In a previous blog, we provided an overview of the (unfortunately quite complex) Active Directory Attack Surface. In Part 2 of this series, we’ll explore how attackers and malicious users plan their movement and traverse Active Directory attack paths once they have discovered AD vulnerabilities, misconfigurations, and other weaknesses that they can exploit.
What Is the Microsoft Active Directory Environment?
Microsoft Active Directory provides LDAP-based directory services to a very large number of enterprises. The Active Directory environment consists of all accounts, devices, groups, applications, and other objects that are managed by Active Directory. Enterprises typically have hundreds or thousands of these objects. In their quest to compromise the Domain Controllers (running Microsoft Windows Server) or any other target in the network, attackers can follow a route that spans any combination of these objects.
The Active Directory environment encompasses both on-premises Microsoft Active Directory and Microsoft Azure Active Directory.
Identity Protection is often used as a synonym for Active Directory Protection. However, Identity Protection is a wider term that covers various areas of enterprise network security. Securing Active Directory is just one of the aspects of Identity Protection.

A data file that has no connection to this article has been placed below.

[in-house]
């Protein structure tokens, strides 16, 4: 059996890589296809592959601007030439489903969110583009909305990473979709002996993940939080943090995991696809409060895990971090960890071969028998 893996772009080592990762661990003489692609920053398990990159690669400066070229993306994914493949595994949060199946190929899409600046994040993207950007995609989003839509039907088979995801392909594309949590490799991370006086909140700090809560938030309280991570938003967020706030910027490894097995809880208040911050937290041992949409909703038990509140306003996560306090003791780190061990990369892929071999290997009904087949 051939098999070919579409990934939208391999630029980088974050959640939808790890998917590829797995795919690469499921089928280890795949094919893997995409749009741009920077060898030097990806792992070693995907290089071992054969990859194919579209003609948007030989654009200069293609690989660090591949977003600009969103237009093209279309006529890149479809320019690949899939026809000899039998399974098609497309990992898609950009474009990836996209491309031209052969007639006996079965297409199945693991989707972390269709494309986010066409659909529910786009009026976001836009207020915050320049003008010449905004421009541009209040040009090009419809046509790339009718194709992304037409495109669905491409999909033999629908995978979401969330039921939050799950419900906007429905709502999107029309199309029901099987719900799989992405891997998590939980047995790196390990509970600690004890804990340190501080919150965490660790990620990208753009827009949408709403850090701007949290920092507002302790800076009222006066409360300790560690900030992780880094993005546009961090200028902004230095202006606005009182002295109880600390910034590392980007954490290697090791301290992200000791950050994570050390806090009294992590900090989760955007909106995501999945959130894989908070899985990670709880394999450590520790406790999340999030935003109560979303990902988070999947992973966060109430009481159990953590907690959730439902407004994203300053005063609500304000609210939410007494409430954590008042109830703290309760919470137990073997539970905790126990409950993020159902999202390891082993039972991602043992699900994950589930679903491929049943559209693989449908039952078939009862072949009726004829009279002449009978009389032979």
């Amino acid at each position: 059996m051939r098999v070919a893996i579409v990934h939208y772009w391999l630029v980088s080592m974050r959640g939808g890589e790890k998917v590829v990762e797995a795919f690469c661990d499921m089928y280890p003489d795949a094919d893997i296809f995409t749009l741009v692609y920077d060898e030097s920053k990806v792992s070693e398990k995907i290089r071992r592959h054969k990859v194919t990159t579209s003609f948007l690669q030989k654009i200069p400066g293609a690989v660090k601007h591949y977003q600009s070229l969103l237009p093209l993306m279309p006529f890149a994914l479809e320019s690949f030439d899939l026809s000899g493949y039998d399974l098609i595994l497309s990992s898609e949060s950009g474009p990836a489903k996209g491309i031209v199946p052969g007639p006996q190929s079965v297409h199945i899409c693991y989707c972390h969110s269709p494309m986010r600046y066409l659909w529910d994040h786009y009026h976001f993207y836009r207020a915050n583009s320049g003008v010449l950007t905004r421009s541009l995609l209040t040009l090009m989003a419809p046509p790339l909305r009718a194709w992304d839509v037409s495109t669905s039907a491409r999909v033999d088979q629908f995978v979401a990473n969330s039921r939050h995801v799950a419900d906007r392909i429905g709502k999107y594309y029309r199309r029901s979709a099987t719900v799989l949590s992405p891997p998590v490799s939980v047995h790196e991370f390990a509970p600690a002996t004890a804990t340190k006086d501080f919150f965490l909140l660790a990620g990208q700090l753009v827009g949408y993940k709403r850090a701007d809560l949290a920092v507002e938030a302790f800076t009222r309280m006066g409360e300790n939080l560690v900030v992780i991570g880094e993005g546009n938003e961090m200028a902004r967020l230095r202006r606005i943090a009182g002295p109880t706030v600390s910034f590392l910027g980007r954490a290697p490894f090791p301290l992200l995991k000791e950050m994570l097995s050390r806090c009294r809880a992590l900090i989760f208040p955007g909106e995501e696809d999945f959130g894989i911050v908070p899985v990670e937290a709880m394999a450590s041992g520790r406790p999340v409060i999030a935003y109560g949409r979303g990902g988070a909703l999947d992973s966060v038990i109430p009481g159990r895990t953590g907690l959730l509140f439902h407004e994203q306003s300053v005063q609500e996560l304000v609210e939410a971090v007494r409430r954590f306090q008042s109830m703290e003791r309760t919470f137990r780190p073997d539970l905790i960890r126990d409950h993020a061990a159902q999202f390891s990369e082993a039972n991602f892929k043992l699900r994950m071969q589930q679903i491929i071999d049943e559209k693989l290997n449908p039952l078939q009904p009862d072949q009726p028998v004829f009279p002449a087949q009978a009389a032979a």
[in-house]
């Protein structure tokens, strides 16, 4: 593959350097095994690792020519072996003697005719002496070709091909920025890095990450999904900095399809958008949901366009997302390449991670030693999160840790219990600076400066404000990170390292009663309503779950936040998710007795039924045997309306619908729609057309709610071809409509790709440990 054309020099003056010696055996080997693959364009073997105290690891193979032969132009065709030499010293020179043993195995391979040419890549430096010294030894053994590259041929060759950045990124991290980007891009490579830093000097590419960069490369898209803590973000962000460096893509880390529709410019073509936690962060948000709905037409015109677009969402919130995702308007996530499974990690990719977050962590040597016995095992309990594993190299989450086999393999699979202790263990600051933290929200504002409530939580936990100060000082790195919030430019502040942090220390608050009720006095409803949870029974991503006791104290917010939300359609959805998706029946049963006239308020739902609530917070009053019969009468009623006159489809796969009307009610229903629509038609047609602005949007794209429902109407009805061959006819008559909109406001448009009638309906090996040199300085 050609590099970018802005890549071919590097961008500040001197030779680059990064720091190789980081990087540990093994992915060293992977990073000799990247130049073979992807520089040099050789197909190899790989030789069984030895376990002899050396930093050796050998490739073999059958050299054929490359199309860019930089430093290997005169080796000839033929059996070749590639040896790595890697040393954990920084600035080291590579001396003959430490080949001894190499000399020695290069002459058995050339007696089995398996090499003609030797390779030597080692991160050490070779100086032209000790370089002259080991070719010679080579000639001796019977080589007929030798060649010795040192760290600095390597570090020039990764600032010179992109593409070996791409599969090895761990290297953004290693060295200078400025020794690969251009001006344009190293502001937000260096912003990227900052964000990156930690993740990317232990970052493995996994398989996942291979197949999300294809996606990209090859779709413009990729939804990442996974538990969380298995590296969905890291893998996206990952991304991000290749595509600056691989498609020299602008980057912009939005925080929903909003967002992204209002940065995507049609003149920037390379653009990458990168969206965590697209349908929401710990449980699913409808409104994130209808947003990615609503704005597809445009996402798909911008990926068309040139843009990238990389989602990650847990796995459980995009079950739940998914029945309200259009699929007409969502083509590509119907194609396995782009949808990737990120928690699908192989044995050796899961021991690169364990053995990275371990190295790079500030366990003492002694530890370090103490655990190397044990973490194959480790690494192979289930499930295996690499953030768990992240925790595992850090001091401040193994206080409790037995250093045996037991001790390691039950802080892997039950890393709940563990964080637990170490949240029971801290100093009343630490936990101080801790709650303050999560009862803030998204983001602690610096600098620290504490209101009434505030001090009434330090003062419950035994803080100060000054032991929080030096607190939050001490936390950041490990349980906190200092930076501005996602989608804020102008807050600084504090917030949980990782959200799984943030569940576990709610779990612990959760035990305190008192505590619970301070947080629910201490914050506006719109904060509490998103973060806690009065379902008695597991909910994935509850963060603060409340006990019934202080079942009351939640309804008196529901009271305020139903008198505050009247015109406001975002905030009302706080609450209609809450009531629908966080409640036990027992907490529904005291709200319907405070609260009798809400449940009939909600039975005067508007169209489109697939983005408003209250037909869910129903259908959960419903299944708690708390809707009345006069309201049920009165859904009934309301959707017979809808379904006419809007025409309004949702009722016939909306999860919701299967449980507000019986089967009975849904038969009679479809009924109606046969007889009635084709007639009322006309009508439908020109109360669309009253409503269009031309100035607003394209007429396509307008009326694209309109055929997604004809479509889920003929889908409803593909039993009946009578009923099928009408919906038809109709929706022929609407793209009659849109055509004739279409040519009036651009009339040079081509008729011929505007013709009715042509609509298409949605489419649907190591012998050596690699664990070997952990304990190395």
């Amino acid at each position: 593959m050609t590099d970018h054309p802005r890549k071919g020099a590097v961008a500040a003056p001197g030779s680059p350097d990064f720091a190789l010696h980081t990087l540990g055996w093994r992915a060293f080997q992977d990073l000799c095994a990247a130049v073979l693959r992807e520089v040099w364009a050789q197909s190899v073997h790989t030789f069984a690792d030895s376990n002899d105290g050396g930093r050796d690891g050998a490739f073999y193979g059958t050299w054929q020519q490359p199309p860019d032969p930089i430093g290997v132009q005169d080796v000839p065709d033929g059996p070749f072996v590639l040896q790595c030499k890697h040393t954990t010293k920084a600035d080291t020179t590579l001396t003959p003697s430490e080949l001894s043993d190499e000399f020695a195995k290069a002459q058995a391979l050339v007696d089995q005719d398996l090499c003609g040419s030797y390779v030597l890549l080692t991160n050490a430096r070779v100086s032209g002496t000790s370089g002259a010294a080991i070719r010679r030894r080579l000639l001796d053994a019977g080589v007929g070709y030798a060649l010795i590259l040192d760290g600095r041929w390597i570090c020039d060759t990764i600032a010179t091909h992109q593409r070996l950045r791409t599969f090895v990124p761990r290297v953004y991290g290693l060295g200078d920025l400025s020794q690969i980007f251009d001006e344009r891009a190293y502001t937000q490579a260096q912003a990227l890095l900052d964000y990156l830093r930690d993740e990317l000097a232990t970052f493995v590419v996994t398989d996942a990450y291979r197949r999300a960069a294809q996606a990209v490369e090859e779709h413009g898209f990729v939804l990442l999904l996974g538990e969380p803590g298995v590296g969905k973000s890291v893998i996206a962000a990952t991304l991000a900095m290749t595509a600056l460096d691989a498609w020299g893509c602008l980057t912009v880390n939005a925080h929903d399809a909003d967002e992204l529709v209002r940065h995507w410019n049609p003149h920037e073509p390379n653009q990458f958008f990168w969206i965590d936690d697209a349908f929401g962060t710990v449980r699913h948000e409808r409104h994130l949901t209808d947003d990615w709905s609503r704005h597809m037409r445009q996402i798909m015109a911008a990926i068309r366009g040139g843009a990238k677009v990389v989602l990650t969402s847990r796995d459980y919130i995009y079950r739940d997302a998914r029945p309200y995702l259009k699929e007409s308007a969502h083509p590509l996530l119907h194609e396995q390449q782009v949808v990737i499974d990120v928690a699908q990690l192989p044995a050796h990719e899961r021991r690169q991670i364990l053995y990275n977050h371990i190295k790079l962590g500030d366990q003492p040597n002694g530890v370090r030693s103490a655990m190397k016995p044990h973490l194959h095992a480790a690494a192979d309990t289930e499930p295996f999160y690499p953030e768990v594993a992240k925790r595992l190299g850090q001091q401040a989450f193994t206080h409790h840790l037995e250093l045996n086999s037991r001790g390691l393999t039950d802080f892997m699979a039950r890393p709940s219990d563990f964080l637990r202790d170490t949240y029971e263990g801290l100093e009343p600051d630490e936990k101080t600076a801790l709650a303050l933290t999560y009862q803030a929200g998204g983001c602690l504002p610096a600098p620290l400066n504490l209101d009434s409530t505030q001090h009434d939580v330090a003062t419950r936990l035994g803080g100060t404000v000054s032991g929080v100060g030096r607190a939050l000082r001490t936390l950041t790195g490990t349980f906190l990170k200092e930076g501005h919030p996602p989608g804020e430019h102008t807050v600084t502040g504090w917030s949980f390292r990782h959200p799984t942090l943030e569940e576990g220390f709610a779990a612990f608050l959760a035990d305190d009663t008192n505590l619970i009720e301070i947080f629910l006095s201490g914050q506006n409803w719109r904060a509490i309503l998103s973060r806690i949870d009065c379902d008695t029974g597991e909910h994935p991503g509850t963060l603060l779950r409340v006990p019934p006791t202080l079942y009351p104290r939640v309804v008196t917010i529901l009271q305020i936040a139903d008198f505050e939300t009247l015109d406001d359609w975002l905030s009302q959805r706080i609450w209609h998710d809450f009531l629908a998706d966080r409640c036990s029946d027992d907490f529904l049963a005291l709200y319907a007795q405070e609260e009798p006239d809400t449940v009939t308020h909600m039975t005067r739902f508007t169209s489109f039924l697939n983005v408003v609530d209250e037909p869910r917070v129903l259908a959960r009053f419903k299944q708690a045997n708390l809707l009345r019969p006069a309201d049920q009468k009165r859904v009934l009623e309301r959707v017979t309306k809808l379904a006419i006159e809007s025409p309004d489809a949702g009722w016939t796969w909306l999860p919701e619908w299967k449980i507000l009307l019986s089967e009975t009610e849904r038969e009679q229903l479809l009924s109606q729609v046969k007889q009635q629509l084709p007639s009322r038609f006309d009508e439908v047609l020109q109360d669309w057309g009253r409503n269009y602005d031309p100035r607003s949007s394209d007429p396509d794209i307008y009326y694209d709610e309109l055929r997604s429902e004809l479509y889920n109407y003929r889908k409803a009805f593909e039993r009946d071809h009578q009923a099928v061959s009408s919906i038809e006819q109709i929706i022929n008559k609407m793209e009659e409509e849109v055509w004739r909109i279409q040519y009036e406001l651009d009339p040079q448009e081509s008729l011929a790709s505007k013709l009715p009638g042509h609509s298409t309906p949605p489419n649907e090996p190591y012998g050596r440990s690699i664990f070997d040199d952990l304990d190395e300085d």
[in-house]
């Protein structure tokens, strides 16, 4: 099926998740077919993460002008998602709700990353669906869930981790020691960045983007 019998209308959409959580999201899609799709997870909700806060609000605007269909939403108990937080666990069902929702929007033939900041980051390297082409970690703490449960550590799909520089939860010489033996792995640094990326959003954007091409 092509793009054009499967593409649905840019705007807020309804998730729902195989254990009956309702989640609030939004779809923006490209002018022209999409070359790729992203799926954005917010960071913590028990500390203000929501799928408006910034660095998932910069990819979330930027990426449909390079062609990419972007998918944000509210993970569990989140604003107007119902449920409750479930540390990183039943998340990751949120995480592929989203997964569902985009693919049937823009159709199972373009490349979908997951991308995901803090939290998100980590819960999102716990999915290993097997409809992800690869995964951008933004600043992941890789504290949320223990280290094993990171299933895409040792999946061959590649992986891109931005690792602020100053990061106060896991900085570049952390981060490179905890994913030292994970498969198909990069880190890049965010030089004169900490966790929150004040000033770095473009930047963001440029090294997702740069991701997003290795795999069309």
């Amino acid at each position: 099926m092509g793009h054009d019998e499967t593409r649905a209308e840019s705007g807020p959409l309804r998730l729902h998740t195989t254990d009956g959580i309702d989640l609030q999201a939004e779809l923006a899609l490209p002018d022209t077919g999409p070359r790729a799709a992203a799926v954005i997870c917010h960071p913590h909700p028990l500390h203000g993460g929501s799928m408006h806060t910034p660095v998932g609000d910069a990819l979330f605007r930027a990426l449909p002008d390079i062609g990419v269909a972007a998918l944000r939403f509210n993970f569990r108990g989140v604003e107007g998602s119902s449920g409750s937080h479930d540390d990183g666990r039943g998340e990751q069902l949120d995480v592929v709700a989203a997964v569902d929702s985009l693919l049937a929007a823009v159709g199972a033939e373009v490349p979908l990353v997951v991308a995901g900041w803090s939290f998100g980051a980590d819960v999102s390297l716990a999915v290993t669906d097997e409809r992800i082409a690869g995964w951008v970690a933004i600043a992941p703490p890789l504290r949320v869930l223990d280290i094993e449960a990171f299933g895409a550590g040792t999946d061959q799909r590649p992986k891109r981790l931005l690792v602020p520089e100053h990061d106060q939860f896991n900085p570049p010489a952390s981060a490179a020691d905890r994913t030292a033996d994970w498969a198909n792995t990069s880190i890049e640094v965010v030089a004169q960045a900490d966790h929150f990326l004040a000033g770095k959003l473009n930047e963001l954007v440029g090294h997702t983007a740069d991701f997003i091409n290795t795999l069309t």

What Is the Graphical View of Active Directory?
Adversaries look at Active Directory as a graph, not as a relational database of Active Directory users, computers, and groups. Figure 1 shows an example to illustrate how the Active Directory ecosystem is viewed as a graph. Active Directory manages several objects, for example, users, computers, groups, ACEs, and GPOs. Users John, Frank, and Joe are members of various groups, for example, Domain Users, Everyone, Helpdesk, IT Admin, and Domain Admin.
What Is the Initial Step in an AD Attack?
In the example shown in Figure 1, user John has admin access to HR-Win10-AR-1 (a Microsoft Windows 10 computer). He also has sessions on HR-Win-Srv-AD1 (a Microsoft Windows Server computer) and HR-Win10-AR-1. Typically, attackers would aim to first take over the account of a domain user (like John or Frank) via a phishing campaign. Next, they would use PowerShell scripts, such as PowerSploit, PowerShell Empire, or native PowerShell commands, to enumerate users and admins on that computer. They would then list the local admins and admins with higher privileges accessible from the compromised computer.
For Security teams, detecting a recon attack of this type is difficult because common Windows events are being triggered, and investigating each such event is labor-intensive and time-consuming.
What Is an AD Attack Path?